Vigil: New project was going to "blow people away"
Lead combat designer expresses frustration at Darksiders studio failing to find a buyer
The lead combat designer for Vigil Games has taken to the Neogaf forums to express his frustration at the Darkisders studio failing to find a buyer at the auction of THQ's assets.
While Relic, Volition, THQ Montreal and a number of IP found new homes, Vigil Games and Darksiders was left on the table. According to Cureton, who previously worked for Day 1 Studios and Namco America, Vigil had been working on a new project, codenamed "Crawler", for several months.
"I knew, without a shadow of [a] doubt, that the project we were working on was going to blow people away," he wrote in his post. "In fact, it did blow people away. We did, in two months, what many companies haven't done in a year. The pride of knowing that no one was doing anything like us was so satisfying.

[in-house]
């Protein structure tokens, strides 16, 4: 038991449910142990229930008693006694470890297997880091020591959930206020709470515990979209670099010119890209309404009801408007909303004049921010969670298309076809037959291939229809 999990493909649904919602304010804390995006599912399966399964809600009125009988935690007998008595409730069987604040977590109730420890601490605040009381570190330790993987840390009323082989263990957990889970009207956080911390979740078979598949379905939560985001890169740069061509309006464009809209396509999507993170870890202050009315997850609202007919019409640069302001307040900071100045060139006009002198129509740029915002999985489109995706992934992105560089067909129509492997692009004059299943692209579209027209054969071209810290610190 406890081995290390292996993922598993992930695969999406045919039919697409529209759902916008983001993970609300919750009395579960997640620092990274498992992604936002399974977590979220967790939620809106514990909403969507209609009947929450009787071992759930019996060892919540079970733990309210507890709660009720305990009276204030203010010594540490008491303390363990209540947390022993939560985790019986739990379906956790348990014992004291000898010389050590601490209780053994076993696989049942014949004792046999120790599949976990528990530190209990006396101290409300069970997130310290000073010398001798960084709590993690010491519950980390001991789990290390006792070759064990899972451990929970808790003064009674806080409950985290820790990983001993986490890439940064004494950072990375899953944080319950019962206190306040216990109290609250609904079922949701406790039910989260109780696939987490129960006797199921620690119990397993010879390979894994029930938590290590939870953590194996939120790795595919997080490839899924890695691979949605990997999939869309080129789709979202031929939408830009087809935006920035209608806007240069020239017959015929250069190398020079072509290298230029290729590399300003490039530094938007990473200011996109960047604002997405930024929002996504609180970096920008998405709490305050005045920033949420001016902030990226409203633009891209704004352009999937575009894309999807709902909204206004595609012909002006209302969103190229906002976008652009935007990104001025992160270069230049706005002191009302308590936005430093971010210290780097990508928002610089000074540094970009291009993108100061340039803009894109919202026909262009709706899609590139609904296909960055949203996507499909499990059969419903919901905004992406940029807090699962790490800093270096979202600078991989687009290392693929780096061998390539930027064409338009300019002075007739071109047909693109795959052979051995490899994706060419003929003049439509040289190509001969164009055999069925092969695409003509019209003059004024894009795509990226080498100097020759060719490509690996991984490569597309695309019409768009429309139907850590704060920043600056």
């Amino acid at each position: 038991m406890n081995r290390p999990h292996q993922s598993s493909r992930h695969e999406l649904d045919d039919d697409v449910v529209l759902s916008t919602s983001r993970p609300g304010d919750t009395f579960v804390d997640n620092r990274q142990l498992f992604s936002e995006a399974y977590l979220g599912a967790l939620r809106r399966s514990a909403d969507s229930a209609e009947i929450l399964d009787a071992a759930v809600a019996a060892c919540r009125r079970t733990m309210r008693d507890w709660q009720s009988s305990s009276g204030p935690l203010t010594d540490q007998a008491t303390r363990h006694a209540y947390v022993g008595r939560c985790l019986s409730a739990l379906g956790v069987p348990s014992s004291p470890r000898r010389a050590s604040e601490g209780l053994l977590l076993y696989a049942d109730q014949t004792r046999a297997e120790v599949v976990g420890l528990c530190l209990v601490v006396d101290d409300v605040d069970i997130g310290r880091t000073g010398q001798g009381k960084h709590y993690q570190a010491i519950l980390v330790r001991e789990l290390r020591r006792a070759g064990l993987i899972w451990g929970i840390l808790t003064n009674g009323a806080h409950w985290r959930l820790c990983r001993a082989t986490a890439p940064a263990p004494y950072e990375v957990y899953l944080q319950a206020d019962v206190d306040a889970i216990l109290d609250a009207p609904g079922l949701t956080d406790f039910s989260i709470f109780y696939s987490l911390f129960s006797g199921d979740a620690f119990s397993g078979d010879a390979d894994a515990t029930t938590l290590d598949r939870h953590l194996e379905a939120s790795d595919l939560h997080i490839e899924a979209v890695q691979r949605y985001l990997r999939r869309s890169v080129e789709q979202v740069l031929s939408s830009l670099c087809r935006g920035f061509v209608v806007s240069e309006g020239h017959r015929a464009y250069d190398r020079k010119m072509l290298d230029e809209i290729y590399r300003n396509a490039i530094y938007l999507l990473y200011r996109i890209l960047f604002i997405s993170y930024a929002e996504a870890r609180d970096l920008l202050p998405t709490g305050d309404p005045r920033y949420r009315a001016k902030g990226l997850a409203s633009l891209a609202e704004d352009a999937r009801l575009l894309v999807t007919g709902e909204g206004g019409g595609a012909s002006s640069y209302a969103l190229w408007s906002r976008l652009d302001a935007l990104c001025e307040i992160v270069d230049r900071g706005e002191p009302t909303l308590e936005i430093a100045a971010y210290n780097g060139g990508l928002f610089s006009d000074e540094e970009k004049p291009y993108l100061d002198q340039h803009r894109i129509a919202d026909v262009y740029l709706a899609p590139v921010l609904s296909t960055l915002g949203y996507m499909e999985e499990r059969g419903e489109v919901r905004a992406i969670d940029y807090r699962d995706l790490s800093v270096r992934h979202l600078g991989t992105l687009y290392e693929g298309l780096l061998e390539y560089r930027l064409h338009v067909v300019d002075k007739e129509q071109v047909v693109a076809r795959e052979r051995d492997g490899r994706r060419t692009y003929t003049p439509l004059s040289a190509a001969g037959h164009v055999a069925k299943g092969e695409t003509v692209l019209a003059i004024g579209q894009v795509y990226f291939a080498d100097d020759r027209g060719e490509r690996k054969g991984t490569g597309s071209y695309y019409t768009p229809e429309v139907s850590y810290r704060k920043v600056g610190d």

"So maybe you can imagine what it feels like when you read the list of who bought what only to discover your name is not on the list. Why? Did we do something wrong? Were we not good enough? Were we not worth 'anything?' Imagine that."
Since the close of the THQ auction, Atsushi Inaba, the executive director of Japanese studio Platinum Games, has expressed interest in buying the rights to the Darksiders franchise, "on the cheap." However, this will be cold comfort for Cureton and his fellow employees at Vigil, as any IP acquisition would still result in the dissolution of the studio.
"I've been in this industry for 20 years," he added. "I've been laid off more than once. It sucks every time. But am I sad I don't have a job? Not really. I'm sure I'll get another one eventually. I'm sad because it won't be this job.
"It won't be at Vigil. That's why I'm sad. The people I waged war with are no longer together. The people that I bled with, vented with, argued with, and kicked back with... these people will never be together again in the same combination."
Vigil's last game, Darksiders 2, was released in 2012. Despite selling more than a million units in its first month on sale, analysts believe it struggled to reach its "break-even point" of 2 million sales.